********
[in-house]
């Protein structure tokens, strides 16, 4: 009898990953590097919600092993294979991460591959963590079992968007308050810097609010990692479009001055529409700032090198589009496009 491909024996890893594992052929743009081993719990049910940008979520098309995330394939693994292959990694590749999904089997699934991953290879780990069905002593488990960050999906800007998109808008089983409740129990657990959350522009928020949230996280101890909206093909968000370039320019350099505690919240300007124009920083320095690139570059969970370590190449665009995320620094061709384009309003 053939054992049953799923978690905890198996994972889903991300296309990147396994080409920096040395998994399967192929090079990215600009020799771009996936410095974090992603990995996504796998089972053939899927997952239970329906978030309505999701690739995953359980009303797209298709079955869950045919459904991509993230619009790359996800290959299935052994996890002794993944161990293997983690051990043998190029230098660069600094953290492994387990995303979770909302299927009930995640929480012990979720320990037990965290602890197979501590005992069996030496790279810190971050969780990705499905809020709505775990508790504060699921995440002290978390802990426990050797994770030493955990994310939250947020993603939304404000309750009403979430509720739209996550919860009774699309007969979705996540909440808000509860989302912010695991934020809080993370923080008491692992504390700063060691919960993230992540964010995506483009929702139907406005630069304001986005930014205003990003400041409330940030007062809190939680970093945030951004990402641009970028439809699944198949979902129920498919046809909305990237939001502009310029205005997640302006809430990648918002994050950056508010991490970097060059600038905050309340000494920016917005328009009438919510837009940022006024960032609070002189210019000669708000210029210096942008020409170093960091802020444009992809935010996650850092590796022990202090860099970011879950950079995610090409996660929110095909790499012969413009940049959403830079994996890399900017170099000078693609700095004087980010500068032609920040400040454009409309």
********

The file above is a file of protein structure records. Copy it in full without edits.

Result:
[in-house]
């Protein structure tokens, strides 16, 4: 009898990953590097919600092993294979991460591959963590079992968007308050810097609010990692479009001055529409700032090198589009496009 491909024996890893594992052929743009081993719990049910940008979520098309995330394939693994292959990694590749999904089997699934991953290879780990069905002593488990960050999906800007998109808008089983409740129990657990959350522009928020949230996280101890909206093909968000370039320019350099505690919240300007124009920083320095690139570059969970370590190449665009995320620094061709384009309003 053939054992049953799923978690905890198996994972889903991300296309990147396994080409920096040395998994399967192929090079990215600009020799771009996936410095974090992603990995996504796998089972053939899927997952239970329906978030309505999701690739995953359980009303797209298709079955869950045919459904991509993230619009790359996800290959299935052994996890002794993944161990293997983690051990043998190029230098660069600094953290492994387990995303979770909302299927009930995640929480012990979720320990037990965290602890197979501590005992069996030496790279810190971050969780990705499905809020709505775990508790504060699921995440002290978390802990426990050797994770030493955990994310939250947020993603939304404000309750009403979430509720739209996550919860009774699309007969979705996540909440808000509860989302912010695991934020809080993370923080008491692992504390700063060691919960993230992540964010995506483009929702139907406005630069304001986005930014205003990003400041409330940030007062809190939680970093945030951004990402641009970028439809699944198949979902129920498919046809909305990237939001502009310029205005997640302006809430990648918002994050950056508010991490970097060059600038905050309340000494920016917005328009009438919510837009940022006024960032609070002189210019000669708000210029210096942008020409170093960091802020444009992809935010996650850092590796022990202090860099970011879950950079995610090409996660929110095909790499012969413009940049959403830079994996890399900017170099000078693609700095004087980010500068032609920040400040454009409309």